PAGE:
Miriam put her feet from under her dress. and seized two handfuls of his thick. And they were covered with mud.?’ ‘I don’t know. ‘Mind!’ she said. and fathers. with her hair-comb. Beatrice put her tongue between her teeth and laughed wickedly. springing from her seat. rather pathetic look about them.’ ‘You’ve not had your notice. ‘In fact. and he left her in the lurch—seemed almost to have a sort of revenge upon her then. and.’ ‘Isn’t it an awful shame. I wonder why you didn’t pass. and even at the b’loved himself?’ She affected a great innocence.’ said Beatrice coldly. She tilted his head back and Free eBooks at Planet eBook.’ I believe. but Miriam did not see it. ‘I hate you!’ She laughed with glee.’ he said.’ ‘Short of brains. silent laughter.’ ‘Then you wanted a job.’ he replied. laughing. Every one of Paul’s friends delighted in taking sides against her. nevertheless making place for her between him and Miriam. ‘Oh. ‘Nuisance!’ she cried.’ he said. ‘Only brains to bite with. and sisters. doesn’t it. withdrawn into herself. ‘Postle Morel—you believe me. ‘Among other things.’ replied Paul. ‘Are you still at school?’ asked Miriam of 1 .’ ‘Postle?’ she repeated. ‘And his nice little moustache!’ she exclaimed. He held her wrists while she wrestled with him. She had beautiful small hands. It seems to me ridiculous.’ laughed Beatrice. and brothers.’ exclaimed Beatrice. and lady friends. 1 Sons and Lovers Miriam sat silent. she combed him straight. and she went off into another burst of wicked. she rushed and boxed his ears. Miriam?’ There was a fine sarcasm in the last question. eh.Miriam remained uncomfortably still. ‘I want to sit next to you. ‘It would ha’ taken a lot of men to ha’ brought me down here to-night. Lord! are you going to spout foreign languages? What does it mean. irresolute. ‘Who cleans your boots?’ ‘I clean them myself. ‘Postle?’ said Beatrice briefly. and.’ ‘I’d as lief be neighbours with a vixen. ‘Postle my duck?’ ‘Inter alia. Her boots had that queer. ‘If tha doesna tha durs’na. But love laughs at sludge. and men friends. it’s one big smile. then!’ she cried.’ she said. which showed how self-conscious and self-mistrustful she was. to turn you off merely because you didn’t pass the exam. dark brown hair. At last she broke free. which she shook. ‘Yes. ‘Do you mean love laughs at mothers. then?’ ‘I expect it at Easter. ‘Glory! You’re a positive muck-heap. ‘Among other things.’ she said humbly. ‘Beat!’ he said. ‘Did it ruffle his pretty hair. ‘Up its sleeve. ‘Agatha says you’re as good as any teacher anywhere. as he pulled his hair straight with his fingers.’ said Beatrice.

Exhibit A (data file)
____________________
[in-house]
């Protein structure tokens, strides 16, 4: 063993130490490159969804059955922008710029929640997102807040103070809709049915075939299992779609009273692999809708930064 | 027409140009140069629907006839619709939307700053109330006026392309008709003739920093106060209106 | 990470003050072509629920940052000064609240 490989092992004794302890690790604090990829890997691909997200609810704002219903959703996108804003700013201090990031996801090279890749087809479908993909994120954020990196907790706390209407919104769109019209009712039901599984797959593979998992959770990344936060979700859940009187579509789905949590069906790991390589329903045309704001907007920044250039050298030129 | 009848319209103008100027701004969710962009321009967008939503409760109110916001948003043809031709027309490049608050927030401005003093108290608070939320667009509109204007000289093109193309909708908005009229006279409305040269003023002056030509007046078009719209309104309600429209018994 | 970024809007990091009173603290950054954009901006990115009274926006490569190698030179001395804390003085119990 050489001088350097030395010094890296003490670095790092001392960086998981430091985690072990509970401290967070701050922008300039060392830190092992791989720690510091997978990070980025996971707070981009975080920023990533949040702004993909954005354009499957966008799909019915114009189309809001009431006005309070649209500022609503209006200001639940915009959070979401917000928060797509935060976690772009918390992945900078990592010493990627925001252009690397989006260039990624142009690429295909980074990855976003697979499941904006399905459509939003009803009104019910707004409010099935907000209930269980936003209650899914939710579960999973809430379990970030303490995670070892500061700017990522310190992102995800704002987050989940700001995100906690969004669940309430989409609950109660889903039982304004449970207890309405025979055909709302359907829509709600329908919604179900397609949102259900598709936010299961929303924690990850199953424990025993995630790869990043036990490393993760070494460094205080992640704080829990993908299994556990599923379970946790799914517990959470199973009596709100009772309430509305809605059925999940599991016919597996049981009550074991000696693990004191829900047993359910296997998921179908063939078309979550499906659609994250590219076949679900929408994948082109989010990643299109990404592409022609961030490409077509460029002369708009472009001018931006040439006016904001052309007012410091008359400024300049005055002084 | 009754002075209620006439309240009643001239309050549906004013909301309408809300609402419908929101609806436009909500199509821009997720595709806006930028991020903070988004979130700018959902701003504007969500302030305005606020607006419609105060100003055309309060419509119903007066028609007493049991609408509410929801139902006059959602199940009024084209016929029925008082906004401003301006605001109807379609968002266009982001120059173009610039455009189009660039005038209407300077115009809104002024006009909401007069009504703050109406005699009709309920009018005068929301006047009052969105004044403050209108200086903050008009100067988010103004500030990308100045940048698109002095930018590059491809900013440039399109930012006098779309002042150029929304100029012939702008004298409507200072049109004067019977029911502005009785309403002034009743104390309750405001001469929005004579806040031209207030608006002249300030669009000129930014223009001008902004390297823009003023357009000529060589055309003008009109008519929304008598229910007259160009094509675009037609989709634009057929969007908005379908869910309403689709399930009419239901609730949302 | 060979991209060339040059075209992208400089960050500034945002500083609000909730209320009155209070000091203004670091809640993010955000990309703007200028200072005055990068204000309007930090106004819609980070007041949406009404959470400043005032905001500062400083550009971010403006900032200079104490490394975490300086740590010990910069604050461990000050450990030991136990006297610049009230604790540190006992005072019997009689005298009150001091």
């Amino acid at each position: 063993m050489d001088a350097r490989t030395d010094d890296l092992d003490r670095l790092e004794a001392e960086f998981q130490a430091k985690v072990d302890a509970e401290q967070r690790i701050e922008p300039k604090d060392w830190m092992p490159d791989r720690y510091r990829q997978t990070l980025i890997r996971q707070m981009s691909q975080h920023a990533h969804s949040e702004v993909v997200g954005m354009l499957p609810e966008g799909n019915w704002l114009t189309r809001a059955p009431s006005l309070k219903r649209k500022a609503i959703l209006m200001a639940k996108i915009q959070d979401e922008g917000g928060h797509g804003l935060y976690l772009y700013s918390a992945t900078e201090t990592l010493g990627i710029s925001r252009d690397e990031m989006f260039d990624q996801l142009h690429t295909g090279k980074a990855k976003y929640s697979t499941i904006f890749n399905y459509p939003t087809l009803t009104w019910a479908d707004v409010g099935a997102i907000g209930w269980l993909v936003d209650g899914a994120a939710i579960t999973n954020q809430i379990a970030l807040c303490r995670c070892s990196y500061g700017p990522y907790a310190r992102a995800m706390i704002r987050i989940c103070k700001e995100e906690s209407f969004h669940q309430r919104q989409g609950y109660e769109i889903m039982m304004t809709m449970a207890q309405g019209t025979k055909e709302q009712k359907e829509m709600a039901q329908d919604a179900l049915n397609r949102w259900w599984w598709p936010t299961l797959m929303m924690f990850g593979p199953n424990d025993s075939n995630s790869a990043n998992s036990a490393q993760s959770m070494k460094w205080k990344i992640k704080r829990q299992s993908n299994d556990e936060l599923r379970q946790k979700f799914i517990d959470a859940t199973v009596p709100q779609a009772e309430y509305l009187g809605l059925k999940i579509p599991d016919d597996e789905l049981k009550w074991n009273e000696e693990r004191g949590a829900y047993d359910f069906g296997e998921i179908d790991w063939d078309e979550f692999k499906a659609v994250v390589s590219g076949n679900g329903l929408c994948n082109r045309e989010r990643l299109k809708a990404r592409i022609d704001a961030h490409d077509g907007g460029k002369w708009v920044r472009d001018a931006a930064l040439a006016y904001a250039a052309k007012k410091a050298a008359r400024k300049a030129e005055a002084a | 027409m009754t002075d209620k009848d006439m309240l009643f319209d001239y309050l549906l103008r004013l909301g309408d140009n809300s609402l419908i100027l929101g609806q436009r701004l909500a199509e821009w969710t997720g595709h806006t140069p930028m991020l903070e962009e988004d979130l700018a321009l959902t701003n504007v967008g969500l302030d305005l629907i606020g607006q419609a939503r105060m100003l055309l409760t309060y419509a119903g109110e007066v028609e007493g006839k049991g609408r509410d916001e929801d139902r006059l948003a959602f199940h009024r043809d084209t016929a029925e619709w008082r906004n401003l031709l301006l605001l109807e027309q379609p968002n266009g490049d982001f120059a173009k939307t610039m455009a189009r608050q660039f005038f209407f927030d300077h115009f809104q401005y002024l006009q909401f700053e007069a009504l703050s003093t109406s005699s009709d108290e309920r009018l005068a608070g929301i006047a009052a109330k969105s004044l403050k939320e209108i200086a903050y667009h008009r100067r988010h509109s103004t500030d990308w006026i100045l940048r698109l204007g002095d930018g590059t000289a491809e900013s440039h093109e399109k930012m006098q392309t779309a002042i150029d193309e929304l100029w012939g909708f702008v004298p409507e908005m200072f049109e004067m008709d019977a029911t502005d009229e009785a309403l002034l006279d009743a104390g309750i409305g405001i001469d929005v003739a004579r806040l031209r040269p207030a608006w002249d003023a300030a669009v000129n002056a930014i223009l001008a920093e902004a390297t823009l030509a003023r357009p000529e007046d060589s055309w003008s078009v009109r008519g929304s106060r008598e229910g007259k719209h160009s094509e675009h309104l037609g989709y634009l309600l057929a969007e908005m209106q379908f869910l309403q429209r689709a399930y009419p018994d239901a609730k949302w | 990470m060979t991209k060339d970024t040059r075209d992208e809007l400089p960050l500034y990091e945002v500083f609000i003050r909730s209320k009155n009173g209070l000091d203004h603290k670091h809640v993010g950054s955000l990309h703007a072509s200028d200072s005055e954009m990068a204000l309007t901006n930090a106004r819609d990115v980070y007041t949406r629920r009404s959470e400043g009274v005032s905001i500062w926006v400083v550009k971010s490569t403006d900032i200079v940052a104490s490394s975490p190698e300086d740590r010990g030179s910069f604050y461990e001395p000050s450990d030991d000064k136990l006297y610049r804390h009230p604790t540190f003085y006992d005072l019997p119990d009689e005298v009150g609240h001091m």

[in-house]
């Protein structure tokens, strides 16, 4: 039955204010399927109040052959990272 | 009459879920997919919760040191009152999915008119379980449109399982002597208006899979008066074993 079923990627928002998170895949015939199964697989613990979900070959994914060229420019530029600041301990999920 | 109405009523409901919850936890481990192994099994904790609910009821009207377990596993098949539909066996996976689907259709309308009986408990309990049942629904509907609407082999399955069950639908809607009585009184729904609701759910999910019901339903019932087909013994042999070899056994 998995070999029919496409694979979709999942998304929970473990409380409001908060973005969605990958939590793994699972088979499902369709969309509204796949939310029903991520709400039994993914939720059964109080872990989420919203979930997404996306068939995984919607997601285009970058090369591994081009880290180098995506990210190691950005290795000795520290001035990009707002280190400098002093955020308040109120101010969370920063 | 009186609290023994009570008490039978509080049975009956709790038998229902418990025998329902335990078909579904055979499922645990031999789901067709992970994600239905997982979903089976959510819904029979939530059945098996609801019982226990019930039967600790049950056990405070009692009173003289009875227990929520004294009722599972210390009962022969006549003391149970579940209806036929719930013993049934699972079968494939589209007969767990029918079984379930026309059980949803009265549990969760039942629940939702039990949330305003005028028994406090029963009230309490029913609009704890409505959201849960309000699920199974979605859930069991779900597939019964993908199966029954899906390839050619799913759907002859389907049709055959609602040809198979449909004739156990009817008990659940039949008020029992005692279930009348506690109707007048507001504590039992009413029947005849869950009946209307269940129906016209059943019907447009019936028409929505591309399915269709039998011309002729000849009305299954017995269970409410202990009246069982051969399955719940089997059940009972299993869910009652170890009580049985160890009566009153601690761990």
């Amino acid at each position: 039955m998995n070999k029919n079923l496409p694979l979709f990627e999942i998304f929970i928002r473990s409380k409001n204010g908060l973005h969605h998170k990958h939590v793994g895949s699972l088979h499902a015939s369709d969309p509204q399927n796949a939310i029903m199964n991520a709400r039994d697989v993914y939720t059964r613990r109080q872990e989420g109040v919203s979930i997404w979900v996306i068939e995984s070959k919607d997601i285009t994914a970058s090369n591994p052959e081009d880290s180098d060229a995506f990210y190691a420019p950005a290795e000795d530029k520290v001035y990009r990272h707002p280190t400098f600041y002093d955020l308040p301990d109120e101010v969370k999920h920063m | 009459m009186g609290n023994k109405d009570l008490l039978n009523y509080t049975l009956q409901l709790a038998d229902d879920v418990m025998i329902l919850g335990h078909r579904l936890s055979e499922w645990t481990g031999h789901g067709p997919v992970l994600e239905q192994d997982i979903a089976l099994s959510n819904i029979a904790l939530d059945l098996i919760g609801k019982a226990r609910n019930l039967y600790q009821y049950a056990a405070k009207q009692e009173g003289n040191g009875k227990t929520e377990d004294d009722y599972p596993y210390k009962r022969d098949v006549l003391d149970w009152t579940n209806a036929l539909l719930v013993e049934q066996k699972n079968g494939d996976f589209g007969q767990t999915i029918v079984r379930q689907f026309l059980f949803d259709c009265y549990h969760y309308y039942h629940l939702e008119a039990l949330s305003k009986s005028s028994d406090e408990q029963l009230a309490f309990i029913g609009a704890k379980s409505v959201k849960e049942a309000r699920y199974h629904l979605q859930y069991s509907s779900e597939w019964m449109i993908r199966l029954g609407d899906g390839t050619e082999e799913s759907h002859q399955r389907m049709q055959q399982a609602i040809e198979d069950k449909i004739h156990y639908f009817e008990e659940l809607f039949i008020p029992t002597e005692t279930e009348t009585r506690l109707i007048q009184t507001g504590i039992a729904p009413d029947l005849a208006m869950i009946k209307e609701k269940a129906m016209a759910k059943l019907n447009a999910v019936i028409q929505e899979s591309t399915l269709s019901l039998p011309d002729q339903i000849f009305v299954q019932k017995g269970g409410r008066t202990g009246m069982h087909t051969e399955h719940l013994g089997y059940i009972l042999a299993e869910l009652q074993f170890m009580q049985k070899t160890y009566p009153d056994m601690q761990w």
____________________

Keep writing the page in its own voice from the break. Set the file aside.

’ said Beatrice.. ‘Sweet boy!’ said Beatrice.’ said Miriam.combed his young moustache.’ She arranged the bread in the oven. ‘And fancy me having Connie’s last cig. Beat. ‘Postle. He set the doors open to blow away the smell of burned bread. Out puffed the bluish smoke and a smell of burned bread. flinging open the oven door. and she puffed daintily. ‘My word. As he was now. One was burnt black on the hot side. If that old woman had come in a bit sooner. jumping up and going away. The garden gate was heard to bang. Even Miriam laughed in spite of herself. Paul mended the fire ruefully. ‘Isn’t he shameless. she had no connection with him. puffing her cigarette.’ he said. ‘I s’ll kiss thee back.’ she said mockingly. ‘Don’t you think he does it nicely. tilting her cigarette at him. ‘I!’ exclaimed Miriam in amazement. Miriam?’ ‘Quite. knocking the charcoal off the poor loaf. old boy?’ said Beatrice. She hated his thick hair for being tumbled loose on his forehead.’ said Beatrice. my boy. Beatrice looked inside 1 . He took a cigarette for himself. ‘This is what comes of the oblivion of love. Beatrice grated away. if he thought it would wash. tipping up his chin and giving him a little kiss on the cheek. ‘Tha wunna!’ she giggled. darling. She was winking at him as he did so. and she grated the bread on to a newspaper on the table. Now I see it! ‘Postle would fix up a tale about his work making him forget. ‘By the way. putting the thing between her teeth. she might as well not have existed. ‘Thanks so much.’ she said. She saw the cigarette dancing on his full red lips.’ Paul was ruefully removing the loaves. ‘Poor mater!’ said Paul. almost sensual. Miriam?’ she asked. mouth quivering. Miriam! you’re in for it this time. instead of poor Alfred’s. ‘Oh. It gave her a wicked delight. she’d have boxed the brazen thing’s ears who made the oblivion. she peered over his shoulder.’ She giggled as she scraped the loaf. very!’ said Miriam. ‘It’s a red for danger. ‘Oh. ‘Fetch me the nutmeg-grater. aren’t you forgetting 1 Sons and Lovers the bread?’ ‘By Jove!’ he cried. Free eBooks at Planet eBook. and his full. ‘Light. I know why King Alfred burned the cakes. He brought the grater. another was hard as a brick. golly!’ cried Beatrice. He bent forward to her to light his cigarette at hers. coming to his side.’ said Beatrice. ‘You’d better be gone when his mother comes in. Have you got any of those cigarettes?’ He pulled his cigarette-case from his pocket. and she could not bear it. ‘It’s a wicked moustache. ‘You want to grate it. He was not himself. He crouched before the oven. Miriam saw his eyes trembling with mischief. He held a lit match to her.